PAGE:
It is entirely possible to make a film which ends on a sense of open-ended dread, in which the manifestation of evil is implied or otherwise takes place off-screen. Michael Haneke's The White Ribbon, which came out in the same year as this, did a brilliant job of hinting towards the carnage of World War I through unexplained and horrifying events which were difficult to fathom. Half-Blood Prince, on the other hand, feels like a false cliffhanger, in which we are left frustrated that we have to keep waiting for the inevitable showdown between Harry and Voldemort, which could and should have happened long ago.

Much of the fans' disquiet about Half-Blood Prince surrounds the death of Dumbledore - referred to euphemistically as "the unhappy event" by Simon Mayo and Mark Kermode during their film reviews on BBC Radio 5Live. In the book, Harry is physically unable to stop Snape from killing Dumbledore; in the film, he simply stands there in shock, waiting under the stairs where Snape told him to remain in silence. Like so many details in the Potter series, this is a moment which should have enormous gravitas, but in Yates' hands it feels more arbitrary even without the changes in Harry's response.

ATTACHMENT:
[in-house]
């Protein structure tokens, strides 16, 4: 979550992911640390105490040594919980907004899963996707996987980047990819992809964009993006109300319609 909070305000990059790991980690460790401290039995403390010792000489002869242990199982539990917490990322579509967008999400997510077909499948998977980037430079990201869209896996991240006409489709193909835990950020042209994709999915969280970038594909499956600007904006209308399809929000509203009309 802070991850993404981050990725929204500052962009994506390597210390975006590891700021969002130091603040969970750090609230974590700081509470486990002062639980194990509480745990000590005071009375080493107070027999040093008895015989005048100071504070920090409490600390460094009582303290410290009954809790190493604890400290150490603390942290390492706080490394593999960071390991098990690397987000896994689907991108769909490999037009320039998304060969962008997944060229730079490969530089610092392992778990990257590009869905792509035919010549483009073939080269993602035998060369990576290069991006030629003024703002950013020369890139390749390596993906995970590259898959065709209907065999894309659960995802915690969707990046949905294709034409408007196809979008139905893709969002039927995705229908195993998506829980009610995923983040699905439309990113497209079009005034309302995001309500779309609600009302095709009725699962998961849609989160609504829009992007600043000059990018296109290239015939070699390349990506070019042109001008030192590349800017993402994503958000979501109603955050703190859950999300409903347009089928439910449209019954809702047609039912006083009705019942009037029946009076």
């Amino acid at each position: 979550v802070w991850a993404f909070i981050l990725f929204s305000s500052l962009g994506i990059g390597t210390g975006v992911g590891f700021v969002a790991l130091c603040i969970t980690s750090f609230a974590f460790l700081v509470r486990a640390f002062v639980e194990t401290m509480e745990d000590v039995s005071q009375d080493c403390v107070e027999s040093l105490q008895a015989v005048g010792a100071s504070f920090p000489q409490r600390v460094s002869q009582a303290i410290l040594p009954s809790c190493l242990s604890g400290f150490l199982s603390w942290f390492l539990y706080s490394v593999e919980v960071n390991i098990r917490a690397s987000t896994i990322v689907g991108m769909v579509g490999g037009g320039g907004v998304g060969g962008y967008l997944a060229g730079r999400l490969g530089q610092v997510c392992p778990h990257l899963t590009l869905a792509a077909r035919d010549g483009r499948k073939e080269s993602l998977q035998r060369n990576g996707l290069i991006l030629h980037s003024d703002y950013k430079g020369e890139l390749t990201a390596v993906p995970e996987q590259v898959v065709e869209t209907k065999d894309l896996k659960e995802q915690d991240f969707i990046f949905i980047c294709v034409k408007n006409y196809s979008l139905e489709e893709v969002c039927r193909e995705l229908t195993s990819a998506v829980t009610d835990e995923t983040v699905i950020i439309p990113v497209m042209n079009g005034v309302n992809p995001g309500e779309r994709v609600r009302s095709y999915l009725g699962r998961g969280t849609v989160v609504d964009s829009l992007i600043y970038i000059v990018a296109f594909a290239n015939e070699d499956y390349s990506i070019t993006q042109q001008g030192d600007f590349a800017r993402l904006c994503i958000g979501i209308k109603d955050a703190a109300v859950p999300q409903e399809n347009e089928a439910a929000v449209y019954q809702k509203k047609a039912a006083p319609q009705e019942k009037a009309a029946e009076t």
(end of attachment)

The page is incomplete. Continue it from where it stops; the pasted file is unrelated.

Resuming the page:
This is extremely surprising given the intensity of Harry's previous scenes with Dumbledore. In an interview with Daniel Radcliffe after the series had ended, J. K. Rowling described Dumbledore's relationship with Harry as "John the Baptist to Harry's Christ"; his great deeds and "voice crying in the wilderness" prepare the way for the greater, deeper work of the one who comes after. Dumbledore is increasingly aware in the later films of his own frailties, shortcomings and mistakes, and the search for the horcruxes epitomises his desire to put things right. For all my criticisms surrounding Dumbledore's predictable role within the plots of the earlier films, his relationship with Harry has become one of the films' most consistently redemptive qualities.

One of the highlights of the film is the scene in the cave, where Dumbledore is forced to drink a painful potion to unveil a locket believed to be a horcrux (more on that concept later). Much of the plaudits have focussed on the technical aspects of the scene, such as the rendering of the zombie-like inferi or Dumbledore's fiery apparition. But what is truly memorable is the anguish on both men's faces as they endure horrific pain to complete the task. The pain of the characters is genuine and gives weight to what otherwise could come across as a meaningless McGuffin to pad out the plot (again, more on that later).